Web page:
The male redheaded weaver, scientifically known as Anaplectes rubriceps, is scarlet on its head, breast and upper back during the breeding season, making it easy to identify.
The female, the immature bird and the non-breeding male are all dull orange in the parts scarlet here. The black mask over or next to the eyes is variable, sometimes absent. The bill loses colour or becomes pinkish in non-breeding attire. Anaplectes is a monotypic genus.
The birds occur widespread in Sub-Sahara Africa. In South Africa it is only found in the far north, in parts of Limpopo, Mpumalanga, North West and KwaZulu-Natal. It is occasionally seen in the Magaliesberg in Gauteng where it may also nest.
In some parts this bird is only a summer breeder, not a permanent resident. Its habitat is woodland, bushveld and savanna, usually near water.
The food is insects, sometimes hawking them in the air. It also catches spiders such as social spiders and eats fruit and seeds, searching for food among leaves some distance from the ground.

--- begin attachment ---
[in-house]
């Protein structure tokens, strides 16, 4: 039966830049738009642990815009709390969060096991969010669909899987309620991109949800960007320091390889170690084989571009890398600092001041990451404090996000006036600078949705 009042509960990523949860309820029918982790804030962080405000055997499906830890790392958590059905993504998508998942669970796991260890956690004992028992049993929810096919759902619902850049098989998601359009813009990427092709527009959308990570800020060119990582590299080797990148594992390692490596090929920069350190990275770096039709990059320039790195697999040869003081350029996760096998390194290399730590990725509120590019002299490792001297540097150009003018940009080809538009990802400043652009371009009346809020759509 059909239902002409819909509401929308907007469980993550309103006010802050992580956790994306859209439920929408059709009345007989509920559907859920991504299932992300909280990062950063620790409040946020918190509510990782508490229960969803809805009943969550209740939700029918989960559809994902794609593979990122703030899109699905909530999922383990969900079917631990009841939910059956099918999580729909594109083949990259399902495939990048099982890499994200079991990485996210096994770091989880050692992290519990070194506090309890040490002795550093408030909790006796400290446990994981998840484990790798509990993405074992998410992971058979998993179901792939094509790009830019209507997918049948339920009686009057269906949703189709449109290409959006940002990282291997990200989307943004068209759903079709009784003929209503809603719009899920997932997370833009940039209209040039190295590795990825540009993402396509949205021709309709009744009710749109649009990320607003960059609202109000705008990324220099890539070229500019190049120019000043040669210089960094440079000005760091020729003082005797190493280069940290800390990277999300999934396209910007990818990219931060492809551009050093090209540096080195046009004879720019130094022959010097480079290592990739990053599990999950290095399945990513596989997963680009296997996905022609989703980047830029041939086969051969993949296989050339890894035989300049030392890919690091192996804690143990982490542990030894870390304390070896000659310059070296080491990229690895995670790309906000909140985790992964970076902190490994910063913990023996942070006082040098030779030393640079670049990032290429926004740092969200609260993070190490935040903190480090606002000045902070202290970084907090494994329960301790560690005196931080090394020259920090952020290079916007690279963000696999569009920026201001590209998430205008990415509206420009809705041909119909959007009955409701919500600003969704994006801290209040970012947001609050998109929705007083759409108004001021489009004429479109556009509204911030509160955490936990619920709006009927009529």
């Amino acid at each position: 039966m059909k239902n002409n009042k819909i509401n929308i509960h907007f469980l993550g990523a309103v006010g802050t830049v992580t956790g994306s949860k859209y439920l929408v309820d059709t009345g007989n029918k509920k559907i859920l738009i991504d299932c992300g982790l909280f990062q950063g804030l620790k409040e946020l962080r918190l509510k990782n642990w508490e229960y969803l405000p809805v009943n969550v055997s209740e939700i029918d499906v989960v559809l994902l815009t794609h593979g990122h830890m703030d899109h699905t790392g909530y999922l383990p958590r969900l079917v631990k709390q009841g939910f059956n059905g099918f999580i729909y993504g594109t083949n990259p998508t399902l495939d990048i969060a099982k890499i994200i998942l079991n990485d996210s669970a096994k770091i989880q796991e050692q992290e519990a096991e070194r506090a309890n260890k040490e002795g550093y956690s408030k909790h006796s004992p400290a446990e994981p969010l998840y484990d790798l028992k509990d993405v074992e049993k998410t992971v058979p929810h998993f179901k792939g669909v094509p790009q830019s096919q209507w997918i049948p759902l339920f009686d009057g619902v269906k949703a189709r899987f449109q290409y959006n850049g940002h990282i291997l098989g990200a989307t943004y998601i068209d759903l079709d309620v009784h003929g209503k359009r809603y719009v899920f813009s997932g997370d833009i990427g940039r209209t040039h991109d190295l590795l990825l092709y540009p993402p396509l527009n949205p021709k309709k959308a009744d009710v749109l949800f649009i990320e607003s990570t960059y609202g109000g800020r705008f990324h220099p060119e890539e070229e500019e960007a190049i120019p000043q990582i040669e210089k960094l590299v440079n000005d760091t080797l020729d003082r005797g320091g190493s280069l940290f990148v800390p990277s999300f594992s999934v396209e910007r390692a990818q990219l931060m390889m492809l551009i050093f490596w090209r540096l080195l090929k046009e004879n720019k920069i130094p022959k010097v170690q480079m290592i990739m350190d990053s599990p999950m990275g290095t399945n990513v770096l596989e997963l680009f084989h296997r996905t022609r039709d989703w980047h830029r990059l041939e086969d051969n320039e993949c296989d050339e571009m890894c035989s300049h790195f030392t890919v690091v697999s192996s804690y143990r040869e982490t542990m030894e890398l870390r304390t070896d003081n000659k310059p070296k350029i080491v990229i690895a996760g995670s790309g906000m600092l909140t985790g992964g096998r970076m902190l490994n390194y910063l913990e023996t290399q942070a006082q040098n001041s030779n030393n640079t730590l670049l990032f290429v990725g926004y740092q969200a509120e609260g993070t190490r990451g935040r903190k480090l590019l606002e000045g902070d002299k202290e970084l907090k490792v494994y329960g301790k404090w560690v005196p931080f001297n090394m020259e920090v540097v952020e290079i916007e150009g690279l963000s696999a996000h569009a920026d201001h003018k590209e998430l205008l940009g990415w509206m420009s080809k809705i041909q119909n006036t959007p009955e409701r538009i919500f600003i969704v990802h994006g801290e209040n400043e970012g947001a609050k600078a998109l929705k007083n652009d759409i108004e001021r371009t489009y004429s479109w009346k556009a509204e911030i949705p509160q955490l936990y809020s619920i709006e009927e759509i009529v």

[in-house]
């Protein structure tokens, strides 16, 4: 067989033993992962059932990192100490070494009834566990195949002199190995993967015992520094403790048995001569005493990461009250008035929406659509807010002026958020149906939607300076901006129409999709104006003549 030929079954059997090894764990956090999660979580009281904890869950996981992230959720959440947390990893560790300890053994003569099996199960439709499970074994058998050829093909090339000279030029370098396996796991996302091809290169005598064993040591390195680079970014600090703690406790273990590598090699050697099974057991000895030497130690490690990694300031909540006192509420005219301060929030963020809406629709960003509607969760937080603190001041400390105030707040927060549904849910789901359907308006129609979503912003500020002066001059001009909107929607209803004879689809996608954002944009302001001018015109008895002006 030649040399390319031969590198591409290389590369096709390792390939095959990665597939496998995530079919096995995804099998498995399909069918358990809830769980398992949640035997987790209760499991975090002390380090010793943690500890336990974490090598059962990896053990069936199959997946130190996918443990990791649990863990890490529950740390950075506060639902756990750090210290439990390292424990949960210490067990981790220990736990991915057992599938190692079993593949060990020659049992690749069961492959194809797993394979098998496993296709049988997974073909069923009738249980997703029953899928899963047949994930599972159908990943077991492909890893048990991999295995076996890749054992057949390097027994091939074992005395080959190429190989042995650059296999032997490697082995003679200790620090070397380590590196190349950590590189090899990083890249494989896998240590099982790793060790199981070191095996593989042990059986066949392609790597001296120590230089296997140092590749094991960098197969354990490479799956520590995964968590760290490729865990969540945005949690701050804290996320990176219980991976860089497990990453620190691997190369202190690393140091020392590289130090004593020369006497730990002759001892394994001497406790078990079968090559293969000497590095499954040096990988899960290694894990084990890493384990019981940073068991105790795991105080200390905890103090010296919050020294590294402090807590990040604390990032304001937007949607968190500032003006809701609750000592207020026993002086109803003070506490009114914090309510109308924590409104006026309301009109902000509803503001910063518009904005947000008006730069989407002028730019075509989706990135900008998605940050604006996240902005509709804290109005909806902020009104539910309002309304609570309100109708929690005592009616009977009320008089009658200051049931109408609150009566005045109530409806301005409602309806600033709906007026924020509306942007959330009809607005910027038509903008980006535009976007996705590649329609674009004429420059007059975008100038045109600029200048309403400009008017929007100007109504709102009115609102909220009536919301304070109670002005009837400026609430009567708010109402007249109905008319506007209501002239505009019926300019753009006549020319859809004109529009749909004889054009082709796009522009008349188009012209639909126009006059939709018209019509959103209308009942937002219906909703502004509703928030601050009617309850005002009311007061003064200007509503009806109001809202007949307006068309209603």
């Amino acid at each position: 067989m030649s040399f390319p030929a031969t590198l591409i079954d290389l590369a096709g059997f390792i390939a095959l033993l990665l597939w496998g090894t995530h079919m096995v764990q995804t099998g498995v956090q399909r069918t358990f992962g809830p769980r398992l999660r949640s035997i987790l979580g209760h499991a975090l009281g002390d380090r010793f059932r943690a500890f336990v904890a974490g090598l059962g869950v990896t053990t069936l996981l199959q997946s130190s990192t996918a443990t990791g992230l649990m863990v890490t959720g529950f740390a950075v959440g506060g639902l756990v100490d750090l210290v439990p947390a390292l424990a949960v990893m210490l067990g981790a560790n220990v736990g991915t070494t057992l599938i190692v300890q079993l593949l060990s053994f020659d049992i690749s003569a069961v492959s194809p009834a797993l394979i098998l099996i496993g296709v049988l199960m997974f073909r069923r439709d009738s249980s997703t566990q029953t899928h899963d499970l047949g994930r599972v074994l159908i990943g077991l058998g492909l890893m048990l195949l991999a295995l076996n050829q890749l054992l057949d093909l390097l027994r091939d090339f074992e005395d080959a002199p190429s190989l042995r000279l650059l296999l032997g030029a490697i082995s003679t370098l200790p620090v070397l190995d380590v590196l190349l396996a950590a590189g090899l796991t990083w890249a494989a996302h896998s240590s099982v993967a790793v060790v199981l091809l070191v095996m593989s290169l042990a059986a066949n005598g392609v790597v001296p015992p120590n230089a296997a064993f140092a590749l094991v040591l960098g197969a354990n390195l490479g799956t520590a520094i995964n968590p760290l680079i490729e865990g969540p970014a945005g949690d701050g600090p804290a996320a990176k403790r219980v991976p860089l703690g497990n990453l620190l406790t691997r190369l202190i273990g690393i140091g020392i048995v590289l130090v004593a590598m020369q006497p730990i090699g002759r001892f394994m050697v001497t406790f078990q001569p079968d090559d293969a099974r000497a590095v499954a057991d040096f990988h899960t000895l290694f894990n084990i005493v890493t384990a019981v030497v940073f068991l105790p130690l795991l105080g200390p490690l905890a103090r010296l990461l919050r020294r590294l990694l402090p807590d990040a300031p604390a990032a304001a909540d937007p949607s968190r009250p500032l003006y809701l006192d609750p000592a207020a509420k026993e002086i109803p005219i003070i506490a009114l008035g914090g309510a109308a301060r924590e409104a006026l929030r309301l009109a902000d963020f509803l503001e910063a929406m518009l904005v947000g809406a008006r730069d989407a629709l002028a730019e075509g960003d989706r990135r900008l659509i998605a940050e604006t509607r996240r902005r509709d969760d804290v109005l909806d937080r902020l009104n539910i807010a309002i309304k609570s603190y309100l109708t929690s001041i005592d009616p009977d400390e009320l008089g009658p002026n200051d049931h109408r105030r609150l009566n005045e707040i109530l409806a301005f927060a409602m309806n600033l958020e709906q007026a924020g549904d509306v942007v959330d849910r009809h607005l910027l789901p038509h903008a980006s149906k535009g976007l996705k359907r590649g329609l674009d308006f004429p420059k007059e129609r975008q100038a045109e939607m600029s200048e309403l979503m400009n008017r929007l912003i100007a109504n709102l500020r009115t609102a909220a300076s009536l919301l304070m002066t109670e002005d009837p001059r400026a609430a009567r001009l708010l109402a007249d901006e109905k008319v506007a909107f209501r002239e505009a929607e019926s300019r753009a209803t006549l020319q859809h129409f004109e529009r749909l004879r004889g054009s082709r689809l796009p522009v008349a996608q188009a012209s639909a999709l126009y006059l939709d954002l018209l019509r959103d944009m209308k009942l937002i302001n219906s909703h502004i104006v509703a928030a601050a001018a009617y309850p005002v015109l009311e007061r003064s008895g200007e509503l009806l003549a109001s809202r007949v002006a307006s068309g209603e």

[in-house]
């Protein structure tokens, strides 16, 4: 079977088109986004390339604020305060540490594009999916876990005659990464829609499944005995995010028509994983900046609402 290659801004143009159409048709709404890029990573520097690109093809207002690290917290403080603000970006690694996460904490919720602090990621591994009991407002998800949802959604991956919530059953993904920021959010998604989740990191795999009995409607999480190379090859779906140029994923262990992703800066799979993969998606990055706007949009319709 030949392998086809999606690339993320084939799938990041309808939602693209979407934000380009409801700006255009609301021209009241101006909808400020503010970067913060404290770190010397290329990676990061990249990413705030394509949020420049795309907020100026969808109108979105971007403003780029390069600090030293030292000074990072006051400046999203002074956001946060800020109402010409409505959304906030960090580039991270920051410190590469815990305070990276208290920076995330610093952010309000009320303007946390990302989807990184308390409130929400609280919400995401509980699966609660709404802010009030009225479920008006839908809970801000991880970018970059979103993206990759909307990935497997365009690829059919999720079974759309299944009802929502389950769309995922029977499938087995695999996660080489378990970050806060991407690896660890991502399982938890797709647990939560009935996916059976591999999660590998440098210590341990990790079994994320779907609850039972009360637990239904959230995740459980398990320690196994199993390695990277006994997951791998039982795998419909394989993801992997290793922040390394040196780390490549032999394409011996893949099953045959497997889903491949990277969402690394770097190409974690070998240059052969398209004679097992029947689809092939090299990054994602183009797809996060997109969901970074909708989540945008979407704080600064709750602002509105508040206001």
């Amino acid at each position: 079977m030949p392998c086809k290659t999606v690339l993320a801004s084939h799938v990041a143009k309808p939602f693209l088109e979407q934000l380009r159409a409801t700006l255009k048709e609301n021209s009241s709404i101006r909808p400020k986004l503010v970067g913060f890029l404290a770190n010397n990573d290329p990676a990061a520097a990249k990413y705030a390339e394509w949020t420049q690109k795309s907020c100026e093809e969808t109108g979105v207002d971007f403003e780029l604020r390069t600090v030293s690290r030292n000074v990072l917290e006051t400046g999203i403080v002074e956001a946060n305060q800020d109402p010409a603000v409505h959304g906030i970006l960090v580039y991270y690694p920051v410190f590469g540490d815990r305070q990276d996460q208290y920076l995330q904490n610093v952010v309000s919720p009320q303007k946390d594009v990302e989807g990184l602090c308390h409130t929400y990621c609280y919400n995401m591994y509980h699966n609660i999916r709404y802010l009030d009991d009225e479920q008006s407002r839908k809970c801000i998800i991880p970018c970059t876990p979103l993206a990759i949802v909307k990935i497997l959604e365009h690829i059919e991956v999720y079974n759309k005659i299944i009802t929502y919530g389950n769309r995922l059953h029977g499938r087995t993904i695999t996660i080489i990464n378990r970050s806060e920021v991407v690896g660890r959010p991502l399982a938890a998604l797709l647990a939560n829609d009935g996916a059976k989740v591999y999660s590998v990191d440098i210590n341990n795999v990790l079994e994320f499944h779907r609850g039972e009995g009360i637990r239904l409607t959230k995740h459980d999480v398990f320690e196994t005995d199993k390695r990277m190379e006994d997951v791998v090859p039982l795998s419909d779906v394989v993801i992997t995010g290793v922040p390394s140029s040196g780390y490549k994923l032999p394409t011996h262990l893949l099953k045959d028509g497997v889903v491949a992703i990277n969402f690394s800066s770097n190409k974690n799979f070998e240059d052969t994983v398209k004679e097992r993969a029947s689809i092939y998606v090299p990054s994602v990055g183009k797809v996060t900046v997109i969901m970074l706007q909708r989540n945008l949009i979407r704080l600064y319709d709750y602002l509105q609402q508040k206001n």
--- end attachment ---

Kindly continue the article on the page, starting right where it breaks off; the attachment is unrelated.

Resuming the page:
The male is the main nest builder, weaving it from sticks, leaf midribs, tendrils and lining it with grass. Nests hang from branches (or manmade structures), sometimes a number of nests in one tree. There is a tunnel entrance on the side pointing down. The nest is so durable, it may be used later by other birds. It is not as neatly woven as those of some other weavers though.
Monogamous breeding pairs occur, while males may live with a few females. Two or three pale blue eggs are hatched in nearly two weeks by both parents; more by the female as the male may have other commitments.
The branch in picture is Ziziphus mucronata, showing the typical straight and hooked spine pairs. Twig zigzagging between nodes only occurs on the thin, young branchlets (Maclean, 1993; http://weavers.adu.org.za).